New residents bring impressive research, innovation, and leadership experience
Every year, the National Resident Match Program’s Match Day has an enormous impact on students throughout the country who are looking to further their medical education. This year on March 19, 33,535 first-year resident program matches were made. Two of those matches were made with the U of M’s Department of Neurosurgery. Our new residents are Sanjay Dhawan, MBBS; and Crina Peterson, BBA. They will start their seven-year journey with us in June. Here is more information about them:
Sanjay completed Medical School and a general surgery residency at the University College of Medical Sciences and Maulana Azad Medical College of the University of Delhi in India, during which he received several honors. He is set to complete the first-ever General Surgery/Neurosurgery Preliminary Track at the U in June 2021. It is an accredited program designed to emulate the first year of residency with the Departments of Surgery and Neurosurgery and to prepare him for matching with the residency of his choice.
In addition, Sanjay completed a Medical Device Innovation Fellowship through the U’s Medical Device Institute as well as a dedicated neuro-oncology fellowship. He is listed on two U.S. provisional patent applications and won a National Science Foundation I-Corps Grant, and a Frank J. and Eleanor A. Maslowski Charitable Trust Grant for his work on one of the patents. Sanjay built his research skills during 2.5 years as a Research Fellow in the brain tumor lab of Neurosurgery Department Head Clark C. Chen, MD, PhD.
Prior to arriving at the U, Sanjay volunteered for two years at the Guru Teg Bahadur Hospital Blood Bank, and with the Pulse Polio Immunization Programme, both in New Delhi, India.
He has published and/or submitted for publishing several medical journal articles in addition to peer-reviewed online articles and made numerous poster and oral presentations. Sanjay is also a reviewer for the Clinical Neurology and Neurosurgery Journal.
When he has some free time, Sanjay likes to cook, use his fledgling skills in calligraphy, create code for data analysis, and travel. He has also done shot put for many years and may explore any opportunities that the U of M’s Track and Field program might have for him.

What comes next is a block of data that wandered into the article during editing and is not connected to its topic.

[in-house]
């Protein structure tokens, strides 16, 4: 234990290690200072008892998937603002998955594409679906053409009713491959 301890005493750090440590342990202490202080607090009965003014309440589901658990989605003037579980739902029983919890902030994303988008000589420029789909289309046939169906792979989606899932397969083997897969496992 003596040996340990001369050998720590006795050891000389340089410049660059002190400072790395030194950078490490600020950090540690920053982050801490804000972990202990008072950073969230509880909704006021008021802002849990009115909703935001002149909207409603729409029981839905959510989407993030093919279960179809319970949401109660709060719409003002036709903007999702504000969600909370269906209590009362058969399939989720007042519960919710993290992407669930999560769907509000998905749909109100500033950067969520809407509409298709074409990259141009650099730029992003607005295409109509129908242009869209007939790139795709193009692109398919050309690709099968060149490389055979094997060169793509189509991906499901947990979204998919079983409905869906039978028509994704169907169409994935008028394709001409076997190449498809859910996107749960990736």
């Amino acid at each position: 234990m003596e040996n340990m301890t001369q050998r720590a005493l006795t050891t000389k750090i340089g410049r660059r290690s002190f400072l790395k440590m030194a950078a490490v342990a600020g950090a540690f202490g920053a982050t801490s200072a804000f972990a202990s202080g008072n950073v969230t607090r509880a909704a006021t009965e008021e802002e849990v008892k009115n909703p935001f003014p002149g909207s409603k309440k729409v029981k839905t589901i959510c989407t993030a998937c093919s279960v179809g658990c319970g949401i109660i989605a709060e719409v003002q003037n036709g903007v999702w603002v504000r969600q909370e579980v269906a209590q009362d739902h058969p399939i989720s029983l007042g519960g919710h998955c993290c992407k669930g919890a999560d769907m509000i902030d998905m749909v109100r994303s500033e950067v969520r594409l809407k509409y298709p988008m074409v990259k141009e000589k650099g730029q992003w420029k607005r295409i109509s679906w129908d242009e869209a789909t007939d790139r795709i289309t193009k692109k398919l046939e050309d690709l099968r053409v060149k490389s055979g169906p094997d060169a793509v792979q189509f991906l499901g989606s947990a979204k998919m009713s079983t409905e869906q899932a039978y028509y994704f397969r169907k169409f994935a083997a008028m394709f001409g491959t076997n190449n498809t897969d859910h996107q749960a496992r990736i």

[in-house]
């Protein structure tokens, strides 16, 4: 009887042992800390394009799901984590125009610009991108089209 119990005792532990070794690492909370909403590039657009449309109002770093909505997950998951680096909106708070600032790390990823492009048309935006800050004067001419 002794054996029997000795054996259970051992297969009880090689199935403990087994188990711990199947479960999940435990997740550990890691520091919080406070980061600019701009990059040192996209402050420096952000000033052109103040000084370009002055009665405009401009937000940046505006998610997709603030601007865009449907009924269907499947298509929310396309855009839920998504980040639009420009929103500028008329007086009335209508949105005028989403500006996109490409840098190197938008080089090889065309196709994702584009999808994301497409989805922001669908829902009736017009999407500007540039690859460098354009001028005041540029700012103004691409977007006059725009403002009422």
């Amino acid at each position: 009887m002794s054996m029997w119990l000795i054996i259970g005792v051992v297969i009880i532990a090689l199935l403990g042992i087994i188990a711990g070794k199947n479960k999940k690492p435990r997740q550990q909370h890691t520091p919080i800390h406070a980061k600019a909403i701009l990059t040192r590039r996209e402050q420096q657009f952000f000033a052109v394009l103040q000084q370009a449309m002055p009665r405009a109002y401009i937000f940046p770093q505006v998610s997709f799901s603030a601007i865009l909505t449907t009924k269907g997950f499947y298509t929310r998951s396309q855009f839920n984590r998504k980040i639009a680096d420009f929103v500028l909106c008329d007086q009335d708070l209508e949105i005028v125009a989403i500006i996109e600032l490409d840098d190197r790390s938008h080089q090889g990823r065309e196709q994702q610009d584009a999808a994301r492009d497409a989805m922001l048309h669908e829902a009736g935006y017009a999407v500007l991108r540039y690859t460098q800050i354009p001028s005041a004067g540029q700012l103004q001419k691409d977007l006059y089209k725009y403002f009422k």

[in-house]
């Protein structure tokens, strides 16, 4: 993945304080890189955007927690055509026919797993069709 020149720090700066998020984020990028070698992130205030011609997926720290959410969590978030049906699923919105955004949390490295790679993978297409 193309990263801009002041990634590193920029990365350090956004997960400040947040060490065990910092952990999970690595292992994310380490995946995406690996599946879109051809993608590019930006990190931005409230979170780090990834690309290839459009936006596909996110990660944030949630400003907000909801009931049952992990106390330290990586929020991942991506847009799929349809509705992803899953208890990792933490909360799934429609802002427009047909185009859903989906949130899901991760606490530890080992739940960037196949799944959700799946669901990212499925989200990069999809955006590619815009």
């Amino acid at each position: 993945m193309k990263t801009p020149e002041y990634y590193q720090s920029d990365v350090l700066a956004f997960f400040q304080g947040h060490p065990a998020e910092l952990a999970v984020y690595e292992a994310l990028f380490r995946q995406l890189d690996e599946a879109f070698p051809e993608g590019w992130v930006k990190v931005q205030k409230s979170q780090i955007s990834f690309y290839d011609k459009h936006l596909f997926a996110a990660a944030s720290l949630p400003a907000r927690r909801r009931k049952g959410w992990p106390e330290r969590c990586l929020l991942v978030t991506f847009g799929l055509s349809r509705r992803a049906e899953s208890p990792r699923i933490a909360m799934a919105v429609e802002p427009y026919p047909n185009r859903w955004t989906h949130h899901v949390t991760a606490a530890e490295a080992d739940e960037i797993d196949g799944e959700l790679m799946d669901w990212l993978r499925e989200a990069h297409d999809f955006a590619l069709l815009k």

Crina completes her MD and PhD in May 2021 from the University of New Mexico (UNM) School of Medicine in Albuquerque. She earned her BBA in business and biology from Baylor University in Waco, TX. She is a member of Sigma Xi Research Honor Society and earned Phase I Honors during Medical School (2013-2015). As part of a COVID-19 course at UNM, she created a series of podcasts designed to help answer the general public’s questions about the virus/pandemic and met a public health requirement by creating an educational video about vaccines.
Elected to serve for almost three years as the sole student representative on the UNM MD/PhD Program Admissions Committee, Crina helped assess applications, extend interviews, perform interviews, and select applicants. She also spent four years volunteering with Frontiers for Young Minds, an organization that gives middle and high schoolers an opportunity to learn how to peer review scientific papers.
In addition, Crina spent almost eight years volunteering at the student-run clinic for homeless men at the Albuquerque Opportunity Center. She spent seven years and held several leadership positions for the New Mexico Society for Student Physician Scientists, an organization dedicated to facilitating networking, presentation opportunities, and physician-scientist lectures for MD/PhD candidates.
To further her research skills, Crina completed a two-year certification through the UNM Clinical and Translational Investigators Program, which prepared her to present research ideas and data to clinical audiences. She also worked in the UNM Department of Neurosciences’ Weick Lab under the leadership of Jason P. Weick, PhD. She is completing her PhD in that lab, which uses human pluripotent stem cells (hPSCs) to study cortical development and therapeutic potential of hPSC-derived neurons in promoting functional recovery after brain injury.
Crina has published articles in peer-reviewed medical journals and in online publications and has made numerous poster and oral presentations. In her spare time, she enjoys reading, running, hiking, backpacking, and traveling (she has been to 18 countries outside the U.S.). She also holds a second-degree black belt in Tae Kwon Do.
Congratulations and welcome to our new residents!